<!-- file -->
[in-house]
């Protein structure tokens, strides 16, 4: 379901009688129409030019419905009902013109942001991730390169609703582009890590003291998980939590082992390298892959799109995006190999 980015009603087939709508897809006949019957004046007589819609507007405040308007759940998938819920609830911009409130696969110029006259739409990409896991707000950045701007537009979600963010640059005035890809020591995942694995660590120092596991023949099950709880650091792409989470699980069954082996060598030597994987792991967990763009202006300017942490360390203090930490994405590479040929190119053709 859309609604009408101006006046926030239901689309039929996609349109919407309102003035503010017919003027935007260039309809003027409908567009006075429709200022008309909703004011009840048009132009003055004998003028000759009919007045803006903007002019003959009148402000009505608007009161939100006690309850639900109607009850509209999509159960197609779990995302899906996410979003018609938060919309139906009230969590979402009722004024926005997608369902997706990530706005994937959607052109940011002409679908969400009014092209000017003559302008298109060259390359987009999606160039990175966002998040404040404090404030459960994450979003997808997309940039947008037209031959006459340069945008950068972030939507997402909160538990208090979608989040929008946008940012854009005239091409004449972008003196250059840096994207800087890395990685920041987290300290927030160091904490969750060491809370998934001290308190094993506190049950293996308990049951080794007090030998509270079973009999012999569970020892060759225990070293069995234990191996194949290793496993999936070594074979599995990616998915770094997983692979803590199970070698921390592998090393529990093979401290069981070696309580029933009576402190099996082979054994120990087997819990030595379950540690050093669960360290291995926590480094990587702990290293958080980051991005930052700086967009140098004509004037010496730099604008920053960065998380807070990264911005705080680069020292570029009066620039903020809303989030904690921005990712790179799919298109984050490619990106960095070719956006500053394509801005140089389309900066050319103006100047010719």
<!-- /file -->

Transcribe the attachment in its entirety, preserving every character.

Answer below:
[in-house]
């Protein structure tokens, strides 16, 4: 379901009688129409030019419905009902013109942001991730390169609703582009890590003291998980939590082992390298892959799109995006190999 980015009603087939709508897809006949019957004046007589819609507007405040308007759940998938819920609830911009409130696969110029006259739409990409896991707000950045701007537009979600963010640059005035890809020591995942694995660590120092596991023949099950709880650091792409989470699980069954082996060598030597994987792991967990763009202006300017942490360390203090930490994405590479040929190119053709 859309609604009408101006006046926030239901689309039929996609349109919407309102003035503010017919003027935007260039309809003027409908567009006075429709200022008309909703004011009840048009132009003055004998003028000759009919007045803006903007002019003959009148402000009505608007009161939100006690309850639900109607009850509209999509159960197609779990995302899906996410979003018609938060919309139906009230969590979402009722004024926005997608369902997706990530706005994937959607052109940011002409679908969400009014092209000017003559302008298109060259390359987009999606160039990175966002998040404040404090404030459960994450979003997808997309940039947008037209031959006459340069945008950068972030939507997402909160538990208090979608989040929008946008940012854009005239091409004449972008003196250059840096994207800087890395990685920041987290300290927030160091904490969750060491809370998934001290308190094993506190049950293996308990049951080794007090030998509270079973009999012999569970020892060759225990070293069995234990191996194949290793496993999936070594074979599995990616998915770094997983692979803590199970070698921390592998090393529990093979401290069981070696309580029933009576402190099996082979054994120990087997819990030595379950540690050093669960360290291995926590480094990587702990290293958080980051991005930052700086967009140098004509004037010496730099604008920053960065998380807070990264911005705080680069020292570029009066620039903020809303989030904690921005990712790179799919298109984050490619990106960095070719956006500053394509801005140089389309900066050319103006100047010719």